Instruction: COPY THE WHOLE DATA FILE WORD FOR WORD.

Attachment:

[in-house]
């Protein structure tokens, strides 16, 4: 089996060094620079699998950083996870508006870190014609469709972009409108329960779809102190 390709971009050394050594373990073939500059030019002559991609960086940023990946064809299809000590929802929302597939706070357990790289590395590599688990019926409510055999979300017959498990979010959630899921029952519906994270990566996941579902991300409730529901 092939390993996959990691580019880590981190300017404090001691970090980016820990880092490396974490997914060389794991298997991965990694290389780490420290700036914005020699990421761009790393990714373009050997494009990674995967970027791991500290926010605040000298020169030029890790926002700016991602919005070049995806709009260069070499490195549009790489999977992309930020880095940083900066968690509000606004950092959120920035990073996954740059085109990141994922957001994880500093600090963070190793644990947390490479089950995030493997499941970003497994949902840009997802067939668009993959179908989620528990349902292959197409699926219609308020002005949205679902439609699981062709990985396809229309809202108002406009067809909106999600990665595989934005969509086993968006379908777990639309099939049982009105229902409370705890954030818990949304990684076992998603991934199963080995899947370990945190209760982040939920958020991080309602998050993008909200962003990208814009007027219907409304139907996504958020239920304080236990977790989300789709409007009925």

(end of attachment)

[in-house]
């Protein structure tokens, strides 16, 4: 089996060094620079699998950083996870508006870190014609469709972009409108329960779809102190 390709971009050394050594373990073939500059030019002559991609960086940023990946064809299809000590929802929302597939706070357990790289590395590599688990019926409510055999979300017959498990979010959630899921029952519906994270990566996941579902991300409730529901 092939390993996959990691580019880590981190300017404090001691970090980016820990880092490396974490997914060389794991298997991965990694290389780490420290700036914005020699990421761009790393990714373009050997494009990674995967970027791991500290926010605040000298020169030029890790926002700016991602919005070049995806709009260069070499490195549009790489999977992309930020880095940083900066968690509000606004950092959120920035990073996954740059085109990141994922957001994880500093600090963070190793644990947390490479089950995030493997499941970003497994949902840009997802067939668009993959179908989620528990349902292959197409699926219609308020002005949205679902439609699981062709990985396809229309809202108002406009067809909106999600990665595989934005969509086993968006379908777990639309099939049982009105229902409370705890954030818990949304990684076992998603991934199963080995899947370990945190209760982040939920958020991080309602998050993008909200962003990208814009007027219907409304139907996504958020239920304080236990977790989300789709409007009925």